So I figured that while honesty isn’t the best policy with oneself, especially in the case of corporate employment, it’s not healthy to completely swing the other way and just live a life of LIES. BLOODY HELL. This should have been obvious from the start right? Maybe. Then again a lot of people, myself included, are in denial about it and prefer to just kid themselves into being happy.
In all honesty, I am not happy at my day job. But I’ve never been this happy in all other areas of my life. Granted, there’s the occasional anxiety attack (over loneliness, over where the money’s coming from, etc.), but I’m happy. Once my job begins to interfere with my happiness elsewhere, that’s when we consider throwing the towel in.
I like to make fun of Valentine’s day by imagining it as this miserable holiday devoted to changing into my pajamas early and cuddling up to a nice cold bottle of liquor with Some Kind of Wonderful on the tube. In theory, Keith (Eric Stoltz) would have been my perfect guy because, you know, painting. Duh, that’s like, so deep. In practice, I know it would never work. I would probably have castrated Keith, fucked Amanda, and married Watts.
The same goes for Valentine’s, as laughable as the movie marathon with myself and an ice-cold bottle of Lite sounded, in practice it would have probably been a lot better than how I actually spent Valentine’s, which was on another meaningless marathon of “What?” Holidays like this weren’t invented with people like me in mind. For the past decade, the only person who’d get me flowers on Valentine’s day has been my dad. I’ve had boyfriends, but they always assume I like other things. I’m not complaining, but as small a gesture as a houseplant is, it can come pretty loaded with meaning. It’s more of a badge than a gift, like how you bite the bullet and get the fucking ring even if you’ve never seen your woman in jewelry. As much as I like comics and food and other stupid shit, I would want in on the flower club at least once a year.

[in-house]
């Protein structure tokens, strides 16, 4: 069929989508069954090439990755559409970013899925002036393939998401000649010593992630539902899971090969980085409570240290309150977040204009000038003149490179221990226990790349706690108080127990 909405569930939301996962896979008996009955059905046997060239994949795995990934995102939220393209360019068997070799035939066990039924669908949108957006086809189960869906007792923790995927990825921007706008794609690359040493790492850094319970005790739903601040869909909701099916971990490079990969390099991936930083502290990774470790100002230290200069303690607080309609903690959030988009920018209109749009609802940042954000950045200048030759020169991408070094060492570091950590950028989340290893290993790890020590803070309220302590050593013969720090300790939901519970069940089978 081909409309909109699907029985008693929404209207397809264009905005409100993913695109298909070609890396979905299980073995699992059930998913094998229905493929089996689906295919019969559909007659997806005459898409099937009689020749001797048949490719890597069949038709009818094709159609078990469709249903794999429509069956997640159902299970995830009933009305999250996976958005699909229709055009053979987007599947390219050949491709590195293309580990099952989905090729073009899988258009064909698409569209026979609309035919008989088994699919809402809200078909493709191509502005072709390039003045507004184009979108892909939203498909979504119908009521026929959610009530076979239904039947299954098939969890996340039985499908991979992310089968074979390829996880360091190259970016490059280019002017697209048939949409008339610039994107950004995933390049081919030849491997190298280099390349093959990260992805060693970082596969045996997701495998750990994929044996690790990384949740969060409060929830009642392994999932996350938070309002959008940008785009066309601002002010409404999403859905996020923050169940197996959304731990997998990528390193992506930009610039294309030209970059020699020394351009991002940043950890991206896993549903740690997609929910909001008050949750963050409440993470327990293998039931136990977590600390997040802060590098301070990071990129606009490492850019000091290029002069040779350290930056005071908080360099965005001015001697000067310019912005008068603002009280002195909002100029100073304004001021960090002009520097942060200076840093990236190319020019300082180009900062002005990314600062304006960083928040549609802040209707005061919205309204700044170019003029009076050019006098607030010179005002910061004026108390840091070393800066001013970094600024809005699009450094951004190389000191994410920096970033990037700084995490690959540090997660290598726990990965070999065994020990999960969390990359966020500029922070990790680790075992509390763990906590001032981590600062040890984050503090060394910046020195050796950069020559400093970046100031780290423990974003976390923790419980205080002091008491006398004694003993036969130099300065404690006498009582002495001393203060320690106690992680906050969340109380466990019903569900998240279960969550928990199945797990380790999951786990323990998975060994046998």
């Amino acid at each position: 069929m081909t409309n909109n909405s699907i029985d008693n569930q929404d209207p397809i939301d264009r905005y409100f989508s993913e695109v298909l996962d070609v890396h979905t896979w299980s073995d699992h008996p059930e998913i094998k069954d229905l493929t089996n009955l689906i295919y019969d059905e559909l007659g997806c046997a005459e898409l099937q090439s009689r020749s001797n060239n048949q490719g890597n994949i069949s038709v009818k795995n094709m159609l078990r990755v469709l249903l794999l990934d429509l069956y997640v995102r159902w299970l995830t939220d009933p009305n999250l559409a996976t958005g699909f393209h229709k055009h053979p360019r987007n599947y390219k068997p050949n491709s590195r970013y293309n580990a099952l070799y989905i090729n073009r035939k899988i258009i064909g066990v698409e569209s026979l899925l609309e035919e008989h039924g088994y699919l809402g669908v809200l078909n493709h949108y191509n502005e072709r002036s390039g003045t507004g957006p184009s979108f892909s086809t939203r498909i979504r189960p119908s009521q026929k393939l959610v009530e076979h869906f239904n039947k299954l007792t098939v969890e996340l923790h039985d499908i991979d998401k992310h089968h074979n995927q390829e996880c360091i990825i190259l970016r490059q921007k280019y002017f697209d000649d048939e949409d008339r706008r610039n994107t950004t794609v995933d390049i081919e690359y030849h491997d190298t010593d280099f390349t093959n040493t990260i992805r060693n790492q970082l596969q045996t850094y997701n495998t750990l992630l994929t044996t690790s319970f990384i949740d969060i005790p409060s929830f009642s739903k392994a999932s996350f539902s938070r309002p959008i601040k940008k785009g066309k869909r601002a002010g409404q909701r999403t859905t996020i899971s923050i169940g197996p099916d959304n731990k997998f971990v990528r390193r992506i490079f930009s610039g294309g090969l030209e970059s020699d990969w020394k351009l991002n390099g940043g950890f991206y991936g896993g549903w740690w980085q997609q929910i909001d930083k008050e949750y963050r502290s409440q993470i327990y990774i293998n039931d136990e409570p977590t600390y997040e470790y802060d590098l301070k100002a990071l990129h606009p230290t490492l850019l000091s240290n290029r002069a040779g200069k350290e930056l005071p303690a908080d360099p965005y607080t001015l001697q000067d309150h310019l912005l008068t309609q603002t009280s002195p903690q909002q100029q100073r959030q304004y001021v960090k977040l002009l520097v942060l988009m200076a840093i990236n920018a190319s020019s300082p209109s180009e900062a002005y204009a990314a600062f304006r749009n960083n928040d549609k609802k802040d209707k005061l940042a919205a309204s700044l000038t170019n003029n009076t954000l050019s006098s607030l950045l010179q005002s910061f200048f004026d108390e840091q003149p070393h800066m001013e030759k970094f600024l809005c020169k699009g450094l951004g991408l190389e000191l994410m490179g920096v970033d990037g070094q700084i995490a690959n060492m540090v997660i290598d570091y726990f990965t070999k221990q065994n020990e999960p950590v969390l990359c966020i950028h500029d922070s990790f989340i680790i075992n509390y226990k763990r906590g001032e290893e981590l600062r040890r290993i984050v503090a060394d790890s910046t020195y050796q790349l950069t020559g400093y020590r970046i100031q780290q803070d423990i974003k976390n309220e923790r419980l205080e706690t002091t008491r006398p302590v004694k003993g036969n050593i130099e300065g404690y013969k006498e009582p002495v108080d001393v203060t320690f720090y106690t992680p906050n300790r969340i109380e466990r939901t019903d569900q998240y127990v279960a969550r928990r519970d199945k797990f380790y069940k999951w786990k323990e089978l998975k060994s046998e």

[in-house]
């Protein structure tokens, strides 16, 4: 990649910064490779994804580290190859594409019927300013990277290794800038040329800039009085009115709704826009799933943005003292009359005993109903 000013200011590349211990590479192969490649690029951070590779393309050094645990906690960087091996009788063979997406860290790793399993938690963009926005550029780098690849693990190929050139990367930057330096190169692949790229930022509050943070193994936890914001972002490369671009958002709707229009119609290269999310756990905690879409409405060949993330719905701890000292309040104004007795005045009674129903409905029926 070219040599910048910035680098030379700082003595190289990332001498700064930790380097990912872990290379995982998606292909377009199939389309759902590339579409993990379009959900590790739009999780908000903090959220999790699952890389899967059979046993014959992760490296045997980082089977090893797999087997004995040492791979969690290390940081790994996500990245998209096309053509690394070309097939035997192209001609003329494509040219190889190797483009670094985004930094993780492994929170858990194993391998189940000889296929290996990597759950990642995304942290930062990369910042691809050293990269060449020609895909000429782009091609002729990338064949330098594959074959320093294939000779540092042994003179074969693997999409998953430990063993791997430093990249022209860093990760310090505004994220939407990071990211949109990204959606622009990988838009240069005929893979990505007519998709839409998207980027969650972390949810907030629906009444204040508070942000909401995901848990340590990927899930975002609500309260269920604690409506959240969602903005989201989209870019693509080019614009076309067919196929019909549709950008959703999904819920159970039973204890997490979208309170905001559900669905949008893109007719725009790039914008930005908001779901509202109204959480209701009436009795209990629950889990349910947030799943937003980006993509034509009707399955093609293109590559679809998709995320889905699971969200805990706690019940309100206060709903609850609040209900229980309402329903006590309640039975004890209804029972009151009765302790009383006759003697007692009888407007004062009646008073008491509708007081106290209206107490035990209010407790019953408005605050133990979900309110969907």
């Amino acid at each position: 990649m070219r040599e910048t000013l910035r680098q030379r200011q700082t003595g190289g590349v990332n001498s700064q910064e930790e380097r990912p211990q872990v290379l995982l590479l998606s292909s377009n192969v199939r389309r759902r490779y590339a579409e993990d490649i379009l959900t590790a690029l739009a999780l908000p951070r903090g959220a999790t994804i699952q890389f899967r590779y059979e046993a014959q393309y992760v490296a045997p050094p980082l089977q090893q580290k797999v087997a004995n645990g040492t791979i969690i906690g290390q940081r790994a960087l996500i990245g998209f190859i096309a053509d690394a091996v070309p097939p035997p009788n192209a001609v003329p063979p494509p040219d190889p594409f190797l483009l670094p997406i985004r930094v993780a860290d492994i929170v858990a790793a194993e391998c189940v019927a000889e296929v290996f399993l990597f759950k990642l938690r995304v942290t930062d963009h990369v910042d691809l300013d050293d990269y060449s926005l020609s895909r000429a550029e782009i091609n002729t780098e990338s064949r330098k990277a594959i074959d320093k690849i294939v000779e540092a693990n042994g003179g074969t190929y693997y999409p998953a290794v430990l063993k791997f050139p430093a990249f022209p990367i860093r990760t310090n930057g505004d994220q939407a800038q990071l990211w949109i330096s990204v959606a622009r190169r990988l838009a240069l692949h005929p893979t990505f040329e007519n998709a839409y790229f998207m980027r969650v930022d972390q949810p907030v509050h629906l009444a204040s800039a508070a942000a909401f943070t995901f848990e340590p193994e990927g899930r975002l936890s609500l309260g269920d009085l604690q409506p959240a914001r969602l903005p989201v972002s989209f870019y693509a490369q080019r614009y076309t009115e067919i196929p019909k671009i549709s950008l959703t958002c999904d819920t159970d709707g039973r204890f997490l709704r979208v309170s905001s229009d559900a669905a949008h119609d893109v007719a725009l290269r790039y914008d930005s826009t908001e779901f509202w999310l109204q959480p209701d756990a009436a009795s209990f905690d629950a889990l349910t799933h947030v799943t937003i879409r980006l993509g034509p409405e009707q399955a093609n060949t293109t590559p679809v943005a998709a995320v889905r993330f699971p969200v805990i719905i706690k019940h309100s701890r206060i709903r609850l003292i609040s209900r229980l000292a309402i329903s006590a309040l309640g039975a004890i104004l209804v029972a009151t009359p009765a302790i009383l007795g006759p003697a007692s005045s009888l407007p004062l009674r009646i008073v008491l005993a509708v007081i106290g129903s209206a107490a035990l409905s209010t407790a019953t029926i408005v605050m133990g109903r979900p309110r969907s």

Continue reading “This is a Promise with a Catch”
At some point the other shoe will drop. You’ll be staring at a blank page with nothing to write and the most substance you can get out of paper is your credit card bill, which amounts to something-thousand-something I cannot afford (at the moment). And then you have to stay at work to wait for that next thousand or so to roll over into the next bill. “At least” [you hope] “you spent it wisely on ephemeral sources of joy.”
What I love about concerts is that either I’m there at that moment or I wasn’t there at all. And that matters to me. But that’s something I can say about everything else that matters in my life.
I am so tired of people saying “If you want to write, then write” or “If you want to draw, then draw” or “If you want to…” nevermind. I’m sure it’s pretty clear by now. There’s no shortage of wanting, but it’s when that counts. It’s not even how or why not, it’s really _when_. You spend half of all your days getting to and [being] at your job, that thing that pays the bills, and at some point it drains you of ways to express exactly what it is you love and what it is you really live for.
Lately I’ve been starting a lot of sentences with the phrase, “If I had to be honest with myself.” It’s starting to seem like the trick is not to be honest with oneself. If it’s a matter of resilience and survival, the only way to get by is to just go with it.